In later years, ‘KISMET’ has attracted attention among auteurists, who have studied it for signs of Vincente Minnelli's directorial personality, even while ranking it among his lesser works. The film also provides a footnote to entertainment history thanks to the presence in the cast of future television producer Aaron Spelling in an unbilled bit as a beggar. After making ‘KISMET,’ the aspiring actor decided that he had no future in that field and moved behind the camera. In later years, Vincente Minnelli would joke that he was responsible for Aaron Spelling's spectacular career. The songs by Robert Wright and George Forrest, adapted from music by Alexander Borodin, most famously "Stranger in Paradise," are clever in terms of their lyrics, but few stand out; scenes from 'KISMET' aren't prominently featured in any of M-G-M's later ‘That's Entertainment!’ film compilations.
Blu-ray Video Quality – Warner Archive Collection's Blu-ray of `KISMET' looks about as good as it's ever going to get. The colour is bright and the image is as sharp as the limitations of early "scope" lenses will allow. 'KISMET' looks even better than when I saw it at the cinema, especially in terms of vibrant colours that are so vivid and the image is totally awesome and very sharp. This Blu-ray presentation is probably the best `KISMET' has ever looked, and perhaps ever will. It gives a rich encoded 1080p image that made you feel like you wanted to be part of the film and especially of the film set of 'KISMET.'
Blu-ray Audio Quality – It's not clear if this was originally released in the original four-track magnetic stereo or merely with Perspecta Stereophonic Sound, but the 5.1 DTS-HD Master Audio is robust and was a very enjoyable experience and brought out the best sound ever, while the 5.1 sound remix is robust.
Blu-ray Special Features and Extras:
Special Feature: Oscar® Nominated Short: The Battle of Gettysburg: ‘The Battle of Gettysburg’ is a 1955 American documentary film about the Battle of Gettysburg during the American Civil War. The film was nominated for two Academy Awards® and the documentary was filmed in Eastmancolor entirely on location at the Gettysburg National Military Park in south-central Pennsylvania. Leslie Nielsen provides narration, while songs from the Civil War era are played in the background with the sound effects of battle. At the end of the film, Nielsen reads the Gettysburg Address. No actors appear onscreen. Dore Schary photographed memorial statues and bas-reliefs already present on battlefield from various angles and distances, and then juxtaposed the footage to suggest that the static images were actual characters taking part in a dramatic re-enactment of the battle. In some scenes, the turbulence created by an off-screen helicopter is used to press down tall grasses, suggesting the passage of invisible soldiers. Not sure why it's here, unless it played some of its engagements with the film `KISMET.'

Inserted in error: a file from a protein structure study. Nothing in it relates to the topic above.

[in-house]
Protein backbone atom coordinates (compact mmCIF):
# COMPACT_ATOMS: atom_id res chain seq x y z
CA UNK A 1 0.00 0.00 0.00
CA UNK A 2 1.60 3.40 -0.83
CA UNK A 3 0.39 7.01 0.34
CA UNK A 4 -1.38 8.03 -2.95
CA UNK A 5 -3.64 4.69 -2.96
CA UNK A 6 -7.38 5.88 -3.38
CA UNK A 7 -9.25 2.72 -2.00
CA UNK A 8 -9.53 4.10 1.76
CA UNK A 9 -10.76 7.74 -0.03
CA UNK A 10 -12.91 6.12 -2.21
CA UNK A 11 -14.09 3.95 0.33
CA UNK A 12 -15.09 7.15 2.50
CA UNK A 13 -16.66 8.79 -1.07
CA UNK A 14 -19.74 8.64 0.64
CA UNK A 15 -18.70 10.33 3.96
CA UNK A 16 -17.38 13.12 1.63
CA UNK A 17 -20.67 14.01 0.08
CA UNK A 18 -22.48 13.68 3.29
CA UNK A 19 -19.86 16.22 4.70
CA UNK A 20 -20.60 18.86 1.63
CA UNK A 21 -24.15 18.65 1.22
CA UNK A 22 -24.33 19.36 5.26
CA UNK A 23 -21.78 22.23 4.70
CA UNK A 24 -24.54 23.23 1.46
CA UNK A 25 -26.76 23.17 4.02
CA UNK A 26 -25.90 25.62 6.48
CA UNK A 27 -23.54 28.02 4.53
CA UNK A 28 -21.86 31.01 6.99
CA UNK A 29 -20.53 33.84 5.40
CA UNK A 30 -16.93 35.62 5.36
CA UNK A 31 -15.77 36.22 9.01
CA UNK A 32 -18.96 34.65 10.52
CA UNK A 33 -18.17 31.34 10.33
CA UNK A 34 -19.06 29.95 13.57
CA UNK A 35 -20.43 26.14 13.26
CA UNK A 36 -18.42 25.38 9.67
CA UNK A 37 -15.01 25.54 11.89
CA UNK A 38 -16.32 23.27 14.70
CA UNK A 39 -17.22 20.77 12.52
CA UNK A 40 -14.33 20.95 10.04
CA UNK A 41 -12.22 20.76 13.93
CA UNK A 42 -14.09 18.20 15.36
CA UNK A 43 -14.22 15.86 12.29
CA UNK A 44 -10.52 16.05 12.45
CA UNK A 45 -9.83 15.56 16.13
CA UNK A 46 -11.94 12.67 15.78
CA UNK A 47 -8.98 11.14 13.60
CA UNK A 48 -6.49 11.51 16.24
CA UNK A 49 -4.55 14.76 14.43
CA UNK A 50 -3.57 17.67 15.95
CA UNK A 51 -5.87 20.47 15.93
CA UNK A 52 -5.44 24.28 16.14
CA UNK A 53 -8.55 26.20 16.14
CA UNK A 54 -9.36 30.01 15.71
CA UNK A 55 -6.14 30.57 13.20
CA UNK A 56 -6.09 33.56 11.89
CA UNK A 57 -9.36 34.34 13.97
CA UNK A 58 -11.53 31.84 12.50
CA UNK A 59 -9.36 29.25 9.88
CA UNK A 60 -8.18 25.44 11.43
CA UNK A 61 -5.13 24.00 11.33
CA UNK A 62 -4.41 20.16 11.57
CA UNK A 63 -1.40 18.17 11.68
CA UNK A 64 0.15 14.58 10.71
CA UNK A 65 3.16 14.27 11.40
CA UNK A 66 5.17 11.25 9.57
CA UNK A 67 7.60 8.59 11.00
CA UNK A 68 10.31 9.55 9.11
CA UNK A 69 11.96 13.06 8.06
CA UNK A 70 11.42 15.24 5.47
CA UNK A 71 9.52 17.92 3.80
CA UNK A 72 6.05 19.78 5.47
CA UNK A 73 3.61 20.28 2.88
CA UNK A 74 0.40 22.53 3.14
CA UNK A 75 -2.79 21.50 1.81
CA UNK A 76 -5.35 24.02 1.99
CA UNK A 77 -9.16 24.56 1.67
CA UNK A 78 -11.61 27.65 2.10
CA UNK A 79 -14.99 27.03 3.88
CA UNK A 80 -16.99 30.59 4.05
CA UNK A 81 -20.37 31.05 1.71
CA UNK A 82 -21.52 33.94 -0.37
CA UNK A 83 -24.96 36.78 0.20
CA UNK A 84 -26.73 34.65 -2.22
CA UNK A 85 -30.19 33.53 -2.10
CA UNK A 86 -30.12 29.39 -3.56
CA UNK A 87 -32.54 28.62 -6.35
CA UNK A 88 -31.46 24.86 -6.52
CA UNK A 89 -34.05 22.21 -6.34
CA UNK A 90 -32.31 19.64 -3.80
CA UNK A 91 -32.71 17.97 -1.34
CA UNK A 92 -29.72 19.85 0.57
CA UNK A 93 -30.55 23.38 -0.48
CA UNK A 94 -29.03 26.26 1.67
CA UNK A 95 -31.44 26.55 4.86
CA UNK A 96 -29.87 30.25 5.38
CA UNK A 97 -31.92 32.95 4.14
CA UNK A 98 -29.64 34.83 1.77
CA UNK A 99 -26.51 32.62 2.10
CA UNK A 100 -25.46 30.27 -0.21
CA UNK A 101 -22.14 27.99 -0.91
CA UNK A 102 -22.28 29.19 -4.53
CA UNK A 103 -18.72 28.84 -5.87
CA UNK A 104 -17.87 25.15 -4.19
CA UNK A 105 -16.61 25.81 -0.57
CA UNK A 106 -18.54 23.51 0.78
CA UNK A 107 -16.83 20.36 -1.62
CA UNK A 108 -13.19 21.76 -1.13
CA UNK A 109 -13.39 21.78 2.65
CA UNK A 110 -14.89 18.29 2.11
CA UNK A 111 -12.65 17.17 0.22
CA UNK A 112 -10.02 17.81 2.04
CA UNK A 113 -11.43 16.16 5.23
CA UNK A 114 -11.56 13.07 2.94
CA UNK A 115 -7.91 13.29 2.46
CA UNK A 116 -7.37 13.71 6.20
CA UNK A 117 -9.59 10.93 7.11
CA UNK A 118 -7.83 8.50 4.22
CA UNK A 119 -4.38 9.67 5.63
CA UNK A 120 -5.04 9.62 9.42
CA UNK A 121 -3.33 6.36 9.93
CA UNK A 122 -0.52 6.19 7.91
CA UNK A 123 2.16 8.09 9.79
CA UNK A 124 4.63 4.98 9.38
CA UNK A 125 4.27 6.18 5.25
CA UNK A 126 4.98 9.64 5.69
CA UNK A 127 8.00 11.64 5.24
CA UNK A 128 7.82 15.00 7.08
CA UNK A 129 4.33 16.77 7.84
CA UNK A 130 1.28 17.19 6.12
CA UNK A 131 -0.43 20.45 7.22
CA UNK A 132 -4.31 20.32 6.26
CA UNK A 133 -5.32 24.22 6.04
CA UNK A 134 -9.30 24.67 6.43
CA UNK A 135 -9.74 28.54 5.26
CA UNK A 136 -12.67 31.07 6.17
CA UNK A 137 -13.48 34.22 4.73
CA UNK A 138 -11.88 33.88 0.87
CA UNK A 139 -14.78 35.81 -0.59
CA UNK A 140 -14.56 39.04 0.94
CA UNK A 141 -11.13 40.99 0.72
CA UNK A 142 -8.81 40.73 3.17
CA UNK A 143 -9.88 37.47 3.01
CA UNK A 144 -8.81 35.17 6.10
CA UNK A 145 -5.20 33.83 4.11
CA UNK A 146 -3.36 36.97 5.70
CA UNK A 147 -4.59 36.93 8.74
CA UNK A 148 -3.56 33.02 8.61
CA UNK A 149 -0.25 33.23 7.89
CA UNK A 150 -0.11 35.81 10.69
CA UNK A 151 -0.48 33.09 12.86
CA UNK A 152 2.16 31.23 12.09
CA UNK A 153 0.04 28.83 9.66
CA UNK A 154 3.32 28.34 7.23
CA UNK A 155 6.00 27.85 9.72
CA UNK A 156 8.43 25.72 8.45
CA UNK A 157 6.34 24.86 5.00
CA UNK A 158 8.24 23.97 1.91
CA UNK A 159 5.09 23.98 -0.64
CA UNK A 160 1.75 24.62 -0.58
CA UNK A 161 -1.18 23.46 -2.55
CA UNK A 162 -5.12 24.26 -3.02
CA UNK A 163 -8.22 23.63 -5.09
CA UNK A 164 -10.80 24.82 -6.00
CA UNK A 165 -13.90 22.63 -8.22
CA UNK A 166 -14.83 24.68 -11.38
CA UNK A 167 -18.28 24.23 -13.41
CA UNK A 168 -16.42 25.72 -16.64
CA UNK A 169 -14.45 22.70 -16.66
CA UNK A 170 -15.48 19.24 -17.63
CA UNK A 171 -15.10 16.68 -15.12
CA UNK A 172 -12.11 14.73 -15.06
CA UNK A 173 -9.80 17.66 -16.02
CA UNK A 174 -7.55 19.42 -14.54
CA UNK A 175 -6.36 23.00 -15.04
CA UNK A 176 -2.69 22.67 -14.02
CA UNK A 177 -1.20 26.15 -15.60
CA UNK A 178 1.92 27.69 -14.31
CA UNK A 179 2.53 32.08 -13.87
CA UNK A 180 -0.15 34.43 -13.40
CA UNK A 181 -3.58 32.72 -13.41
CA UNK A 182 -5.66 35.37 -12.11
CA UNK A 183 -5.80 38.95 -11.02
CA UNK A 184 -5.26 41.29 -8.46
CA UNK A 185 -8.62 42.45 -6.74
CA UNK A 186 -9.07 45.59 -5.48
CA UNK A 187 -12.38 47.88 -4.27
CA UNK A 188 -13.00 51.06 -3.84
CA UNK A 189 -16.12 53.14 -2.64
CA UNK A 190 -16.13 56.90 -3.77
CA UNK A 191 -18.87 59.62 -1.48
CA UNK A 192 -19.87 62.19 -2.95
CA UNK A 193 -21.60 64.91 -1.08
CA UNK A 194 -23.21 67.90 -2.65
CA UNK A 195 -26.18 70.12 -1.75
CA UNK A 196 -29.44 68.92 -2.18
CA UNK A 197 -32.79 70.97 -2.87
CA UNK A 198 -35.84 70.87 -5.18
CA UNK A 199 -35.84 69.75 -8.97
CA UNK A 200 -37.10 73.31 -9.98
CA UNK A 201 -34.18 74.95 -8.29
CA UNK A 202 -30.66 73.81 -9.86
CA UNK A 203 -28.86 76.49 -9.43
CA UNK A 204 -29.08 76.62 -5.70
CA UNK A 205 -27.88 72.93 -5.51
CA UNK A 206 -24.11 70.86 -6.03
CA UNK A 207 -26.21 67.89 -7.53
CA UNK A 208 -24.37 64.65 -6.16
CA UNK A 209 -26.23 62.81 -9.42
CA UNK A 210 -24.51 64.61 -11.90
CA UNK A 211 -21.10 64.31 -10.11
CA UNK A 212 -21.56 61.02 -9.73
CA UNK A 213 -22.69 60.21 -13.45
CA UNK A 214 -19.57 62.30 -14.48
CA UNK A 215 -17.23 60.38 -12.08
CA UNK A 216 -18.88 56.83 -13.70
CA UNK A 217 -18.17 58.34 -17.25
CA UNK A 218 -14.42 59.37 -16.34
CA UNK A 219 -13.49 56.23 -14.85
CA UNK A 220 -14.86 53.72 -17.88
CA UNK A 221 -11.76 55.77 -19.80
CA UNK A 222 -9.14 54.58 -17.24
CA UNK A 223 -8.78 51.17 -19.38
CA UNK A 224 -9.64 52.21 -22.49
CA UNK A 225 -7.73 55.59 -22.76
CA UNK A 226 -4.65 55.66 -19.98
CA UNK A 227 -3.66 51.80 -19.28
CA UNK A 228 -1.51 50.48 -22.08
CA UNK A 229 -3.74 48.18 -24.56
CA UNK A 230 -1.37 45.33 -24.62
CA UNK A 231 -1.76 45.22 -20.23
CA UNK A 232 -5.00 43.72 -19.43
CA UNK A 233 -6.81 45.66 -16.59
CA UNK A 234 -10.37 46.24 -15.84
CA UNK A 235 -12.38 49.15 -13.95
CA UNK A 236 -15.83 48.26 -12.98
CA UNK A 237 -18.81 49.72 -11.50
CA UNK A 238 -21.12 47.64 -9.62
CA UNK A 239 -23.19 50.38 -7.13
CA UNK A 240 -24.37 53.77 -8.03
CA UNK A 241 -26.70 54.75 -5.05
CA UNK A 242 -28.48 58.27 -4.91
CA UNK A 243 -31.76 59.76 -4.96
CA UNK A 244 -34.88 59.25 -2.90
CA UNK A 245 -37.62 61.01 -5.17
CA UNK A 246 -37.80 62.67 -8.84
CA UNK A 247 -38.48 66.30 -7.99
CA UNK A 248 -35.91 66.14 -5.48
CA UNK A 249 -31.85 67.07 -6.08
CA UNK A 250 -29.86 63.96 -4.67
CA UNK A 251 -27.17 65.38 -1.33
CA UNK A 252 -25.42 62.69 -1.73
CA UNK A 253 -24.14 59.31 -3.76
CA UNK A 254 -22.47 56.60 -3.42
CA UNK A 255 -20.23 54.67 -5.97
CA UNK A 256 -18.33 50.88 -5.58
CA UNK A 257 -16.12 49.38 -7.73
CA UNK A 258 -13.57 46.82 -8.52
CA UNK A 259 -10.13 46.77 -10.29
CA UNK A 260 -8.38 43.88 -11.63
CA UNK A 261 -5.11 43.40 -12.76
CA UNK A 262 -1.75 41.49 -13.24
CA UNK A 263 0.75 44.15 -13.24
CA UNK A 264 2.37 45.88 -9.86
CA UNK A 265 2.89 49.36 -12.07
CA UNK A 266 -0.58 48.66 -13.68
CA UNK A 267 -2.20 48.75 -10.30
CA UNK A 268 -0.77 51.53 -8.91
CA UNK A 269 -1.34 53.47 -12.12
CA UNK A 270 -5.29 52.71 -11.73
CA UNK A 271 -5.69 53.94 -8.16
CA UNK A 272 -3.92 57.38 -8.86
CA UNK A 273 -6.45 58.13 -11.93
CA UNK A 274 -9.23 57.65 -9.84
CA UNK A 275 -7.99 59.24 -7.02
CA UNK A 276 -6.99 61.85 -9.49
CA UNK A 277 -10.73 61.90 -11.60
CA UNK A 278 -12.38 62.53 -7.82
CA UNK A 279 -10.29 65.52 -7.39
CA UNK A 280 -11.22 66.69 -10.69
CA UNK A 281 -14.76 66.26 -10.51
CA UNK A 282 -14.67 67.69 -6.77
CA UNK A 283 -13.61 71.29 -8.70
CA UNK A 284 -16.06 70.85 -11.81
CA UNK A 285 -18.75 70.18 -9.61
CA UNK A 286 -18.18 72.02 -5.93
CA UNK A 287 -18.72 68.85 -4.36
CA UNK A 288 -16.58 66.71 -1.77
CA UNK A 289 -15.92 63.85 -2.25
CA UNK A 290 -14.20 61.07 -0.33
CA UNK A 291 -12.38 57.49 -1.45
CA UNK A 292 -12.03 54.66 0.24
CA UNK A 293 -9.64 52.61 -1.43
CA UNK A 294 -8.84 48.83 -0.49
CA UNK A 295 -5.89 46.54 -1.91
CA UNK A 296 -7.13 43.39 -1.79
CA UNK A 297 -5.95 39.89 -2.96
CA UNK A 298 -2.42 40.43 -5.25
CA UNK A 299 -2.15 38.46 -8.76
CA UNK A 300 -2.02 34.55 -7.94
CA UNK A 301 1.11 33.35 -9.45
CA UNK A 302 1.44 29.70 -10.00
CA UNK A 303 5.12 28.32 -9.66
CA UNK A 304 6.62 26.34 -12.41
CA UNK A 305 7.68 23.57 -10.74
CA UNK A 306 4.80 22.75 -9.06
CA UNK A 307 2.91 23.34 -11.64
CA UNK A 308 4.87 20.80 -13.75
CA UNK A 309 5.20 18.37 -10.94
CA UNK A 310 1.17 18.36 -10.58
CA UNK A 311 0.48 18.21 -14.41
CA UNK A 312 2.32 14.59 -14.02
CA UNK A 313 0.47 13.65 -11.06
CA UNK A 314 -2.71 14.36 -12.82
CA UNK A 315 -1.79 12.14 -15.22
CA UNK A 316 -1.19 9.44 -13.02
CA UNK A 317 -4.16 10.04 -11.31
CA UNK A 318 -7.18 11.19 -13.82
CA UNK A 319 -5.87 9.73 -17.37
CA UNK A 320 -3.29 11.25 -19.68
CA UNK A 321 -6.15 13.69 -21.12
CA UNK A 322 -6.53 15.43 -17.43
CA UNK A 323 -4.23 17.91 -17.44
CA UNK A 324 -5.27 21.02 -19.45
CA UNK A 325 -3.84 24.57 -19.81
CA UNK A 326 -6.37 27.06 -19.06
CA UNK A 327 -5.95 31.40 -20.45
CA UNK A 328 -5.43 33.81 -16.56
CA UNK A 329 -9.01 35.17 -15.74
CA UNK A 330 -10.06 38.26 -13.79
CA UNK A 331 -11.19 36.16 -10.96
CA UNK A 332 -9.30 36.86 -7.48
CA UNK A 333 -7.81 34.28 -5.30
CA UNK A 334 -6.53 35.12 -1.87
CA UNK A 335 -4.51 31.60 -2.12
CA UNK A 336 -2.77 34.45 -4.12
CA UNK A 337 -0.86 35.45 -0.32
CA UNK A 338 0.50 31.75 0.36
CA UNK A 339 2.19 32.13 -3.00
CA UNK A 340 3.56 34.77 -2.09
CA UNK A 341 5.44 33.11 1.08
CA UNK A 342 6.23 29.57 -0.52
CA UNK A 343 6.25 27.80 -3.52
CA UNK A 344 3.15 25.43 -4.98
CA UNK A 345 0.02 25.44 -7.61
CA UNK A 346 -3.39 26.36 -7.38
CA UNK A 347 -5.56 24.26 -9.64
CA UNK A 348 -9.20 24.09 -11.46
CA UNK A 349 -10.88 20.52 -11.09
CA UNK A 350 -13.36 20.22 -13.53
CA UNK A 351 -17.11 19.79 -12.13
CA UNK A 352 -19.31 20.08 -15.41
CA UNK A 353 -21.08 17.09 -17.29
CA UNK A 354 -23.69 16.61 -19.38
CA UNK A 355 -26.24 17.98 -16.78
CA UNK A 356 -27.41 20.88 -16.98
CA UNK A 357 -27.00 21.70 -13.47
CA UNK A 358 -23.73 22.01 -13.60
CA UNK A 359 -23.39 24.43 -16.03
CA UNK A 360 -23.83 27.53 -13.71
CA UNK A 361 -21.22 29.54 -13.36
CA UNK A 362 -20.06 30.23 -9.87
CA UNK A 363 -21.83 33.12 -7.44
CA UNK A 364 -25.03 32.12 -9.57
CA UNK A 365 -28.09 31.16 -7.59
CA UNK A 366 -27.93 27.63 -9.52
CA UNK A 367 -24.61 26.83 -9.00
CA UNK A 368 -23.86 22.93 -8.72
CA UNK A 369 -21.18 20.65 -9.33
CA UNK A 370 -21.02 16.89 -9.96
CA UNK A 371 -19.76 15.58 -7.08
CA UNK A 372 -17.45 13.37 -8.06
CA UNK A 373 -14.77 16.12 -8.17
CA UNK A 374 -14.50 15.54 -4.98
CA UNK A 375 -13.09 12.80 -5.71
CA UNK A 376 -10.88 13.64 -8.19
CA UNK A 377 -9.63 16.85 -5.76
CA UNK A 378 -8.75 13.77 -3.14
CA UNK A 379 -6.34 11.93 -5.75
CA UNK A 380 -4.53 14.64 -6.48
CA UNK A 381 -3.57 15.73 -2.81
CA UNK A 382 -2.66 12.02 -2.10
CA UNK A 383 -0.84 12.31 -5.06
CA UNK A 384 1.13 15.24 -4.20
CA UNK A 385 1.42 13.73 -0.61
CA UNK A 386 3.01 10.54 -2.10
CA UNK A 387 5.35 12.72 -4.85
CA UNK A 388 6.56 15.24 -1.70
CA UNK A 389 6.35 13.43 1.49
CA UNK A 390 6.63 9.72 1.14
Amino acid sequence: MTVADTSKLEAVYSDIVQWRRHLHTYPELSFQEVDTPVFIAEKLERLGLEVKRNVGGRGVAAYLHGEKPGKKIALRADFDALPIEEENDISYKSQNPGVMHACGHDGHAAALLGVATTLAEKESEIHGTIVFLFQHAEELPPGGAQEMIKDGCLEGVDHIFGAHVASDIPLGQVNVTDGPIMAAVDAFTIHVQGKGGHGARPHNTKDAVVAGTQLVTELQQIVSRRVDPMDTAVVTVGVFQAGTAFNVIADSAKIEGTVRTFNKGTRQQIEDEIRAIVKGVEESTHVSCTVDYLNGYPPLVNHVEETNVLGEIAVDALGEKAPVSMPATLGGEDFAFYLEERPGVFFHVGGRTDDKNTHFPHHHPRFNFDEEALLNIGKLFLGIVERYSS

Special Feature Metro-Goldwyn-Mayer Classic Cartoon: The First Bad Man  [4:3] One million years ago, back when Texas was young- real young!- cave cowboys rode through the land and lived a relatively peaceful everyday existence... doing business at the cave bank, drinking in the cave saloon, and dragging cavewomen by their hair to their cave home. In Dallas (the history of Texas goes back a long way, you know!), Dinosaur Dan (the first bad man) rides in, disrupting their cave town, robbing the cave bank, taking their cavewomen and stampeding their dinosaur cattle. The good citizens saddle up their dinosaurs to bring the varmint to cave justice. The cartoon begins and ends with the fact that the jail that they put Dinosaur Dan in stands in downtown Dallas to this very day! Much funnier and even funnier than KISMET's supporting casting, and is a cartoon about the prehistorically deep history of Texas that represents Tex Avery at his best. Again, why is it here, especially again it was only presented in standard definition.